Even before Brexit, small to medium enterprises (SMEs) have struggled with opening bank accounts and being considered for credit or loans. Since early January 2021 many things have changed for businesses in the UK due to the finalisation of Brexit and brought on new struggles. Many have been impacted negatively especially in regard to employment, finance, growth, and trade. Not only that, but the global pandemic has also forced some SMEs to close their doors.
Although the impact cannot be seen instantly, many SMEs are threatened with going under purely because of the new regulations. Here are some ways in which businesses have already been affected by Brexit — and how a coworking space can soften the blow.
How Brexit affects SMEs
Since the start of 2020 many SMEs have been dealing with some difficult times. They experienced serious cash flow problems and had to retrench quite a few of their employees. Now, in 2021, the UK has officially withdrawn from the EU and this has wreaked some havoc amongst SME owners. With the new regulations in place, many businesses have had to reconsider how they do their finances, who they employ and where they establish their location.
A study done by London Business Hub found that the negative effects of Brexit far outweigh the positive effects for SMEs. Trade and employment has especially been impacted by Brexit. According to the study there have been great differences in trading behaviours depending on the size of the SME. In the past three years small and medium businesses were more likely to trade with the EU, therefore they are more vulnerable to Brexit. The staff of SMEs are, as a consequence, also impacted and the study showed that the retention rate increased.
Sebastian Dullien, senior policy fellow at the European Council on Foreign Relations and professor of international economics at HTW Berlin, in an interview with The Guardian said that Brexit would “create huge uncertainties in financial markets which would translate into more restrictive financing conditions and less availability of funds for small and medium sized enterprises”.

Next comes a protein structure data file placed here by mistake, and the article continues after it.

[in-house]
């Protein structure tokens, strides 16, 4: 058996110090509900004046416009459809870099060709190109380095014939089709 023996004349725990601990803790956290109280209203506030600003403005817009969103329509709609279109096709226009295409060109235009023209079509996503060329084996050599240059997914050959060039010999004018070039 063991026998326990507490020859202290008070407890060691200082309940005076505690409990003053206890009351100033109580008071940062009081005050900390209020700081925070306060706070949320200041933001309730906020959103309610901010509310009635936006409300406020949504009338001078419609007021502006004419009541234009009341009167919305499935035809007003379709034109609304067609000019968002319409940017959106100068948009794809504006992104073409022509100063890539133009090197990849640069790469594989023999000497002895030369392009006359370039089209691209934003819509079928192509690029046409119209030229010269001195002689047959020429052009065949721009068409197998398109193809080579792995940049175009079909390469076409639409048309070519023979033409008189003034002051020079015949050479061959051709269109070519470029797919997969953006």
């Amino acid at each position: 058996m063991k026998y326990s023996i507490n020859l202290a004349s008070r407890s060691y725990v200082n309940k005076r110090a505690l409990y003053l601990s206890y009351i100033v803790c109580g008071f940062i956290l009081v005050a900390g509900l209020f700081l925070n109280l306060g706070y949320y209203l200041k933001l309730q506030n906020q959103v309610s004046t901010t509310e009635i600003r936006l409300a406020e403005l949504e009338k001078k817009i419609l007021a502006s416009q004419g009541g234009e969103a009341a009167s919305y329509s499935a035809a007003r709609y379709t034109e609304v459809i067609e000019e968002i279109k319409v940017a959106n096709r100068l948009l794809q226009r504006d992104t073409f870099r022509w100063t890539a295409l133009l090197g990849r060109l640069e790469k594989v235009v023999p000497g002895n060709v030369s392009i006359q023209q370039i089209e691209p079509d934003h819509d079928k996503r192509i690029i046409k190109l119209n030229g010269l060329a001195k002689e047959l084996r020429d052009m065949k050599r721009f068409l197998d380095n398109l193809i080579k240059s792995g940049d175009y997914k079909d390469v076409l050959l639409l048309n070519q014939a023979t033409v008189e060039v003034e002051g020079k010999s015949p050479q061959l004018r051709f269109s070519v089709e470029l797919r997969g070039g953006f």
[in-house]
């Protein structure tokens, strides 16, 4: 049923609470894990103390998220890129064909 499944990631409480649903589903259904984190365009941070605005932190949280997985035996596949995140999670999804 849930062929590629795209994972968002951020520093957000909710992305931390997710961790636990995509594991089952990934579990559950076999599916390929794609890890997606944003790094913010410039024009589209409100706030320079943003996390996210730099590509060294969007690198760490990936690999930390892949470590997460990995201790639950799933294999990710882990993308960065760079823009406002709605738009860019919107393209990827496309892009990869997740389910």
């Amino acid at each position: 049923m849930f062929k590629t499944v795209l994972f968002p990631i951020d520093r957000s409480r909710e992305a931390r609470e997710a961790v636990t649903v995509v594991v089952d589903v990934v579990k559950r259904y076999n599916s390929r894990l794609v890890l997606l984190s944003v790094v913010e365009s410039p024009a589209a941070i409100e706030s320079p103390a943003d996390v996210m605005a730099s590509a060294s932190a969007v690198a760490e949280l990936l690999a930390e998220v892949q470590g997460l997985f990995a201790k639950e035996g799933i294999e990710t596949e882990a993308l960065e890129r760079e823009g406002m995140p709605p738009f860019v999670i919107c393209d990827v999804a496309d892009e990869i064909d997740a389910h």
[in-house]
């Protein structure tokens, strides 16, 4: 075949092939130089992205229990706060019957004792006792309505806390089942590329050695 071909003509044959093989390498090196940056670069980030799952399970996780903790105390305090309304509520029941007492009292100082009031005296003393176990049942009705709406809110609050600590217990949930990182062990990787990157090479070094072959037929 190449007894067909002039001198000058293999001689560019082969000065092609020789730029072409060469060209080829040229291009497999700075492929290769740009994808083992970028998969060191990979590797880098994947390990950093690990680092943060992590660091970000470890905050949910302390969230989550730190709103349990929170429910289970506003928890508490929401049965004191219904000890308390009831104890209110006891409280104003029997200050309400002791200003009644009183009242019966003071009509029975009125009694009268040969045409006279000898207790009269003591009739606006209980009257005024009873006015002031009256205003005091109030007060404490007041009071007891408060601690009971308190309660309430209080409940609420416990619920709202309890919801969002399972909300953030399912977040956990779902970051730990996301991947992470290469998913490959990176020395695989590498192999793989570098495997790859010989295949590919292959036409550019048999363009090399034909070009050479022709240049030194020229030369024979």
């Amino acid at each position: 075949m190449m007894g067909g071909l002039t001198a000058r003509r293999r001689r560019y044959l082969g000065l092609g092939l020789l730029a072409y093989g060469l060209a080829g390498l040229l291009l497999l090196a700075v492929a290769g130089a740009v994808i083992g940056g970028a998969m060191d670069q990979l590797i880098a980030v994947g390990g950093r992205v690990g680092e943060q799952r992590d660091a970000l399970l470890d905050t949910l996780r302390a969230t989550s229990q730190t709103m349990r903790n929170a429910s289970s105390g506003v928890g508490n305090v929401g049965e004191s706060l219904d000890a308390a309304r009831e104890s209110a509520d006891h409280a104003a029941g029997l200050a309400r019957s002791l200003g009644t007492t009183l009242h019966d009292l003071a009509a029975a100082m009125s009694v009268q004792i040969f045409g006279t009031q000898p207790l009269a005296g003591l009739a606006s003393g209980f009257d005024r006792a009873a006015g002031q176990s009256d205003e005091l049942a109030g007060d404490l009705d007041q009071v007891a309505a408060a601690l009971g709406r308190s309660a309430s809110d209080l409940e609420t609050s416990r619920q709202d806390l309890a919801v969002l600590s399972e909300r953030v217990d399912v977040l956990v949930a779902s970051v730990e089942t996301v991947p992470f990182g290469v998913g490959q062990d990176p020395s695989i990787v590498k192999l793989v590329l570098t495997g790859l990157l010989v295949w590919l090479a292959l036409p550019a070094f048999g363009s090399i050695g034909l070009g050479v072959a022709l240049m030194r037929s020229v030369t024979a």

Swati Dhingra, assistant professor at the department of economics at the London School of Economics, in the same interview said that “[o]ne of the four basic freedoms of the EU is free movement of capital, which enables firms to invest in other European companies and to raise money in EU member countries. But the option of raising capital abroad is typically beyond the capacity of most SMEs, who instead rely on banks and government bodies for external finance”.
As a business with a registered address in the UK, trading and doing business with the EU can become quite difficult due to the numerous regulations that have been since the UK’s break away. According to Euro News since the UK left the EU there has been a plunge in numbers of UK exports and imports with the EU, 41% for imports and 29% for exports.
If you have a registered address in the EU, then Brexit will not affect you as much. This is where a coworking space in the EU can benefit your SME. One example of such a coworking space is De Kamer situated in the Netherlands.
How can De Kamer help SMEs in the UK
De Kamer, a network of coworking spaces in the Netherlands, is able to offer SMEs and independent workers a home from which to work in the EU, from a registered business address to a private rental. This approach allows you to register your business in the EU which could keep your business safe from Brexit.
As a SME, foreign entrepreneur or during a move you need an address at a minimum — postal address and/or registration address to register your company with the Chamber of Commerce.
De Kamer also offers a postal address and registration address in the Netherlands. You can register your company at one of DeKamer’s various coworking locations in the Netherlands. De Kamer handles all of the paperwork for you, so that you don’t have to worry about it.
This address can be used to apply for financial obligations in the EU and help with ensuring that your employees in the EU have working spaces. This means that as an SME who employed persons from the EU, you will not be as heavily affected by the effects that Brexit has on the retention percentage.
Contact De Kamer to find out how they can be of assistance to you to ensure that your business has a registered EU address.